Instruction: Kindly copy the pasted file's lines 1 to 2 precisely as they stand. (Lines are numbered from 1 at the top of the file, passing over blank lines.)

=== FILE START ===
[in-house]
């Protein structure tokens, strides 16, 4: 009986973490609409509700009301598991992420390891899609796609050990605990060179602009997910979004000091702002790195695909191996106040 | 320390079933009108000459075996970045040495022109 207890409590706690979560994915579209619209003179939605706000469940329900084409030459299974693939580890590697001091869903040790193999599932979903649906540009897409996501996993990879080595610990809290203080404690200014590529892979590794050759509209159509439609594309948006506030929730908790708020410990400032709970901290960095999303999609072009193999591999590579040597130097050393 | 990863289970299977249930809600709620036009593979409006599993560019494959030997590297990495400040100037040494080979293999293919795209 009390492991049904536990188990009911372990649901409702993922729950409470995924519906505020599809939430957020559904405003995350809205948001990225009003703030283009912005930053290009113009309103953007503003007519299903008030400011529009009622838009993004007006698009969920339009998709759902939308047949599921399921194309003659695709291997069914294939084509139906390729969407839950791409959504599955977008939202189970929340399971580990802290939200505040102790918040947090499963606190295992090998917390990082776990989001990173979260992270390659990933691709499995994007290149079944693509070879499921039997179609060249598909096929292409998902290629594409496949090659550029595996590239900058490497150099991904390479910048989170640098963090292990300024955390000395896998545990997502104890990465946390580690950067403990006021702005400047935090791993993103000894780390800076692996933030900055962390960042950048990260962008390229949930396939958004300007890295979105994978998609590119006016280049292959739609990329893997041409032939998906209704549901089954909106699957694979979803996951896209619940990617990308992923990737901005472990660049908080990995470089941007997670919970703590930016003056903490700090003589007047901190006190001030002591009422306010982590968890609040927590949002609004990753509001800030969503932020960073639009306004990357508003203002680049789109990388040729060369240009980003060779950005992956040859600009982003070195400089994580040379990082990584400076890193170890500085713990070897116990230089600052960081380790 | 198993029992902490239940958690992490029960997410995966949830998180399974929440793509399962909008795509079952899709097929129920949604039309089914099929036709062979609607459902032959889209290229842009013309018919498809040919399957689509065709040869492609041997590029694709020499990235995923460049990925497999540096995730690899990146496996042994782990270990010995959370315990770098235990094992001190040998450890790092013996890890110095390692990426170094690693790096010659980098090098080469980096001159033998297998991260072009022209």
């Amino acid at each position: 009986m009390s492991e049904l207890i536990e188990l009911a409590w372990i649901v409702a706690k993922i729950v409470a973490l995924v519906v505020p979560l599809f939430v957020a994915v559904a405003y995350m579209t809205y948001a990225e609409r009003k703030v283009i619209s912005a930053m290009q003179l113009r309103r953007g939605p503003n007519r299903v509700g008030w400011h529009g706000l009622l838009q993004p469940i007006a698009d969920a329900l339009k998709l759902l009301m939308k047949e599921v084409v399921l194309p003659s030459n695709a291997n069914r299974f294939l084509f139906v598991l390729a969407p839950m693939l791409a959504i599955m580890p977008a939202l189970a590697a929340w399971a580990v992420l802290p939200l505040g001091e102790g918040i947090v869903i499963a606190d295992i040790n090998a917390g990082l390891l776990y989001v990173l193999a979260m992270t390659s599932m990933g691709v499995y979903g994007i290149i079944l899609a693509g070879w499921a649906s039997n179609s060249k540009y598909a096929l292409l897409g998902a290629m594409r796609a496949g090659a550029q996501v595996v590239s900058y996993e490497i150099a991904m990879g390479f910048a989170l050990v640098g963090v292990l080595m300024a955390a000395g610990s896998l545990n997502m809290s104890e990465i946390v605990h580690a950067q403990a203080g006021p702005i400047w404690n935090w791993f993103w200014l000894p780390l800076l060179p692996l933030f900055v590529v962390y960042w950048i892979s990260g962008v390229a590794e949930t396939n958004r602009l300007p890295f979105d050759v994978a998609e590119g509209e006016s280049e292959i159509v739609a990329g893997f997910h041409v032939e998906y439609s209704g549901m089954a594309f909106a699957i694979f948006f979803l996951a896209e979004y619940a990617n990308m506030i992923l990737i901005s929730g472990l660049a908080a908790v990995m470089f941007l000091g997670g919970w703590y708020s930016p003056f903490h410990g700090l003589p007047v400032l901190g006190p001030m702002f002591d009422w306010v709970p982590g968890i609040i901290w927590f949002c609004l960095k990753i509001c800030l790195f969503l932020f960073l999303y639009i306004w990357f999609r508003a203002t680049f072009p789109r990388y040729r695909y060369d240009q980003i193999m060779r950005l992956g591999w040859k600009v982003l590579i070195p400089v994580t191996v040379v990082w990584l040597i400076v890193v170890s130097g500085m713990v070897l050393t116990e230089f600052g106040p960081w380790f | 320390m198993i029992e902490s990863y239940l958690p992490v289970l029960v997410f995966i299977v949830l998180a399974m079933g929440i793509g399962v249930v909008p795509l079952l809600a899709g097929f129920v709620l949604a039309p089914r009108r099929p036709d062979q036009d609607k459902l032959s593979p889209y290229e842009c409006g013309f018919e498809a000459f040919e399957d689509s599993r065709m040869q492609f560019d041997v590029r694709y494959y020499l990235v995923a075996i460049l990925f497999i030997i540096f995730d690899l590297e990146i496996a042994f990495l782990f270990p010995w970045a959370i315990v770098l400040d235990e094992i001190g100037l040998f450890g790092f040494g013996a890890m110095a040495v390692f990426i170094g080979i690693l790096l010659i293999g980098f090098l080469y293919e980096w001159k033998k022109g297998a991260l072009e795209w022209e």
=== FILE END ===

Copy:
[in-house]
């Protein structure tokens, strides 16, 4: 009986973490609409509700009301598991992420390891899609796609050990605990060179602009997910979004000091702002790195695909191996106040 | 320390079933009108000459075996970045040495022109 207890409590706690979560994915579209619209003179939605706000469940329900084409030459299974693939580890590697001091869903040790193999599932979903649906540009897409996501996993990879080595610990809290203080404690200014590529892979590794050759509209159509439609594309948006506030929730908790708020410990400032709970901290960095999303999609072009193999591999590579040597130097050393 | 990863289970299977249930809600709620036009593979409006599993560019494959030997590297990495400040100037040494080979293999293919795209 009390492991049904536990188990009911372990649901409702993922729950409470995924519906505020599809939430957020559904405003995350809205948001990225009003703030283009912005930053290009113009309103953007503003007519299903008030400011529009009622838009993004007006698009969920339009998709759902939308047949599921399921194309003659695709291997069914294939084509139906390729969407839950791409959504599955977008939202189970929340399971580990802290939200505040102790918040947090499963606190295992090998917390990082776990989001990173979260992270390659990933691709499995994007290149079944693509070879499921039997179609060249598909096929292409998902290629594409496949090659550029595996590239900058490497150099991904390479910048989170640098963090292990300024955390000395896998545990997502104890990465946390580690950067403990006021702005400047935090791993993103000894780390800076692996933030900055962390960042950048990260962008390229949930396939958004300007890295979105994978998609590119006016280049292959739609990329893997041409032939998906209704549901089954909106699957694979979803996951896209619940990617990308992923990737901005472990660049908080990995470089941007997670919970703590930016003056903490700090003589007047901190006190001030002591009422306010982590968890609040927590949002609004990753509001800030969503932020960073639009306004990357508003203002680049789109990388040729060369240009980003060779950005992956040859600009982003070195400089994580040379990082990584400076890193170890500085713990070897116990230089600052960081380790 | 198993029992902490239940958690992490029960997410995966949830998180399974929440793509399962909008795509079952899709097929129920949604039309089914099929036709062979609607459902032959889209290229842009013309018919498809040919399957689509065709040869492609041997590029694709020499990235995923460049990925497999540096995730690899990146496996042994782990270990010995959370315990770098235990094992001190040998450890790092013996890890110095390692990426170094690693790096010659980098090098080469980096001159033998297998991260072009022209």